Re-examining Paul Broca's initial presentation of M. Leborgne: Understanding the impetus for brain and language research

Applied Linguistics and Communication, School of Social Science, History and Philosophy, Birkbeck, University of London, UK.
Cortex (Impact Factor: 5.13). 07/2011; 47(10):1228-35. DOI: 10.1016/j.cortex.2011.06.022
Source: PubMed


The 150th anniversary affords an opportunity to revisit the circumstances surrounding Paul Broca's case report celebrated today as the moment of discovery of aphasia. The proceedings from January to June 1861 of the Paris Society of Anthropology are examined to reconstruct the events surrounding the report of M. Leborgne on April 18th. From a close reading of the presentations and discussions which took place during this period it is apparent that Broca's case report was a minor diversion to a debate about cranial measurements and their relation to intelligence in individuals and racial groups. Moreover, it appears that little attention was granted to Broca's first case at the time. While his ideas about localization and specialization developed and change over the next decade, it represented a minor field of interest for him. Nevertheless Broca's work on aphasia inspired research throughout Europe and North America and went on to have a lasting impact on both aphasiology and neuropsychology.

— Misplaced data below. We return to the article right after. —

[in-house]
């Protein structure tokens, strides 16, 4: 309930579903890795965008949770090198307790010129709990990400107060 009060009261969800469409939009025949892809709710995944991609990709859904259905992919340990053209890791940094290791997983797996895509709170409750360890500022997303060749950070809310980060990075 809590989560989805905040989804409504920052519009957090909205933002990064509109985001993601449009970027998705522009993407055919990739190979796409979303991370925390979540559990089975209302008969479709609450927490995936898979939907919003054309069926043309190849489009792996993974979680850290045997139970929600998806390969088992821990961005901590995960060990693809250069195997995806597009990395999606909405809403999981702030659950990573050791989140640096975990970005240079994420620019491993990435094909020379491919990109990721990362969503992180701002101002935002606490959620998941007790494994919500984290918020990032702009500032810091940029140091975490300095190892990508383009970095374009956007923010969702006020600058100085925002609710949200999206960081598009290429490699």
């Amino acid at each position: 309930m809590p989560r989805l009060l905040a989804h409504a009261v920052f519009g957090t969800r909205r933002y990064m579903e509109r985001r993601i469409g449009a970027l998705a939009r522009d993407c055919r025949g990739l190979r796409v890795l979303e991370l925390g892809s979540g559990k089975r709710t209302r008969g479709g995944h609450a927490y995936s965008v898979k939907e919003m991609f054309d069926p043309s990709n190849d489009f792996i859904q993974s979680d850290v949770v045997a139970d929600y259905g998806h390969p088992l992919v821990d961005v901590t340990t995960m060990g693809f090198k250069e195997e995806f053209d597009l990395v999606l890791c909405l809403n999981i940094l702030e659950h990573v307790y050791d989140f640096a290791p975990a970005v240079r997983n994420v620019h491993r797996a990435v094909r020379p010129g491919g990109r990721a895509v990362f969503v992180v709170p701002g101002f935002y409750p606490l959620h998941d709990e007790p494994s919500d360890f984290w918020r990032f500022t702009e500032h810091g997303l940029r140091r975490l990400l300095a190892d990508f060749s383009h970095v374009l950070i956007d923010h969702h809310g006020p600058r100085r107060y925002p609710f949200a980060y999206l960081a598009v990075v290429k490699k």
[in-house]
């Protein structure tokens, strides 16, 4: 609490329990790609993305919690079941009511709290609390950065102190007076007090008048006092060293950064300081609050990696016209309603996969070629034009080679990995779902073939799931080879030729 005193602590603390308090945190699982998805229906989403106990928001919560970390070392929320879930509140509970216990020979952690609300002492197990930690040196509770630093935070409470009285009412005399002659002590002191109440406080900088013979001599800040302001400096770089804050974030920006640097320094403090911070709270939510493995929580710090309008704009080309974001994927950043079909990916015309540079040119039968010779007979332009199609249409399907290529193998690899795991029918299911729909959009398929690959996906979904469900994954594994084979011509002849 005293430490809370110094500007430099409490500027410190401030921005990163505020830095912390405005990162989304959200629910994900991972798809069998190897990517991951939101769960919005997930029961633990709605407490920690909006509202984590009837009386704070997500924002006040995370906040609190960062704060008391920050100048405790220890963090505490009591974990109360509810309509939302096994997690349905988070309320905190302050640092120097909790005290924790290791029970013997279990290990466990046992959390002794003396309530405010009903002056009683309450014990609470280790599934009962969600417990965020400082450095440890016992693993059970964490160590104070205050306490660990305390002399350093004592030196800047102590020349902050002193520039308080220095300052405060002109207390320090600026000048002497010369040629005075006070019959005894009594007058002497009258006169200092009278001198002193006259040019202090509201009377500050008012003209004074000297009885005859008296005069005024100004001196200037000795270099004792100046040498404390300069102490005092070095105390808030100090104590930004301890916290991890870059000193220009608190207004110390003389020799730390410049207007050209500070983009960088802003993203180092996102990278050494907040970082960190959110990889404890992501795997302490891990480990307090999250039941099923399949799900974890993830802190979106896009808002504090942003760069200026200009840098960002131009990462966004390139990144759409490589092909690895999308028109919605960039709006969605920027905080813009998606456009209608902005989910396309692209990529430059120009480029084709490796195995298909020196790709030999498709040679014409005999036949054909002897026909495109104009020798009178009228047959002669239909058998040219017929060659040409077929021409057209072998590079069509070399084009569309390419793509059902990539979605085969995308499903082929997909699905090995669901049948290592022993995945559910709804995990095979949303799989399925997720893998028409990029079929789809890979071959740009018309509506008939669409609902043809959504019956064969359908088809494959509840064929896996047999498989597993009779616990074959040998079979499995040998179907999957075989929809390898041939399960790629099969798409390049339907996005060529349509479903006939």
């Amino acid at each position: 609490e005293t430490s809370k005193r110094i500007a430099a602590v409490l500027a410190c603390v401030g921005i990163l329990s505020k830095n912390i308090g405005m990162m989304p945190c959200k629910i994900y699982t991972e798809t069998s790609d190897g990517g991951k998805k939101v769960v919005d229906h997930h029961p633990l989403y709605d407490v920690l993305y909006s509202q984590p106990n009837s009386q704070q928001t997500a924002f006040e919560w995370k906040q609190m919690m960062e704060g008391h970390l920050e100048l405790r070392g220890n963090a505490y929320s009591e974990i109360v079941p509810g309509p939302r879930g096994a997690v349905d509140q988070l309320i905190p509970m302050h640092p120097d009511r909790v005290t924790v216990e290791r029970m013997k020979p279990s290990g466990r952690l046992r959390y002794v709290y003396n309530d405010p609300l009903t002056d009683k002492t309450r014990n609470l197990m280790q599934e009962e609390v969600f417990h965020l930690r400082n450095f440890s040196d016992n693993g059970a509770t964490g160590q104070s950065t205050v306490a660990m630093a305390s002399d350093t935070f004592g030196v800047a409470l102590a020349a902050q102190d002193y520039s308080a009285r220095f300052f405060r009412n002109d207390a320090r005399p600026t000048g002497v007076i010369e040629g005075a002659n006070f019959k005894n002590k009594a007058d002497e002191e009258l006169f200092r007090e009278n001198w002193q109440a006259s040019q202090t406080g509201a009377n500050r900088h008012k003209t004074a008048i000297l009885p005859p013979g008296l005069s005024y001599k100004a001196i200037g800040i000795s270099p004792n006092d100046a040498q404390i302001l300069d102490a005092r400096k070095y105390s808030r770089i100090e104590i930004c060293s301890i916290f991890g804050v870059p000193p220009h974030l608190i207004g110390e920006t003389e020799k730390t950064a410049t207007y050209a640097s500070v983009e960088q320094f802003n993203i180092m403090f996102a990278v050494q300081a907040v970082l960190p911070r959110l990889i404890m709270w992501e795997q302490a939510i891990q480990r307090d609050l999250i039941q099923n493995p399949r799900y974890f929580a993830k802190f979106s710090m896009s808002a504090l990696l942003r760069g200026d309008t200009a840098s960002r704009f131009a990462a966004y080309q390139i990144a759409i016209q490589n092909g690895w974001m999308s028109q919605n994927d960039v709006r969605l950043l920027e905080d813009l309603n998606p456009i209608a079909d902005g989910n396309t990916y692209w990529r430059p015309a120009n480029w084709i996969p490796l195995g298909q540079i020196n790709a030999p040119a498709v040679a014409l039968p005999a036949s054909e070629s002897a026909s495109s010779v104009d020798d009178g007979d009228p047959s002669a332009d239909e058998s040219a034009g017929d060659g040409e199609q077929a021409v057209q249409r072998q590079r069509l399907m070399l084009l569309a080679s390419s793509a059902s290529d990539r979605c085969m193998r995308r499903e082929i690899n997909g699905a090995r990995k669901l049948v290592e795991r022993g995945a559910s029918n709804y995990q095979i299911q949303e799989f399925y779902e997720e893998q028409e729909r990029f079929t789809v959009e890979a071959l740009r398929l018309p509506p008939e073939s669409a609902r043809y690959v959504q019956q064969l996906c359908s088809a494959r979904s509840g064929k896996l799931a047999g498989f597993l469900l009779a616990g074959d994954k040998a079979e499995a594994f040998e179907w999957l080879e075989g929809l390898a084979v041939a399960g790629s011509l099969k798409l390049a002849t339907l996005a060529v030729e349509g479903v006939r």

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    • "The clinico-anatomical correlation method celebrates 150 years since Paul Broca brought it to existence in his seminal publication (Broca, 1861; Cubelli and De Bastiani, 2011; Lorch, 2011). To this day the method is still based on the circular reasoning that allows brain function to be inferred by studying the correspondence between clinical manifestations and lesion location. "
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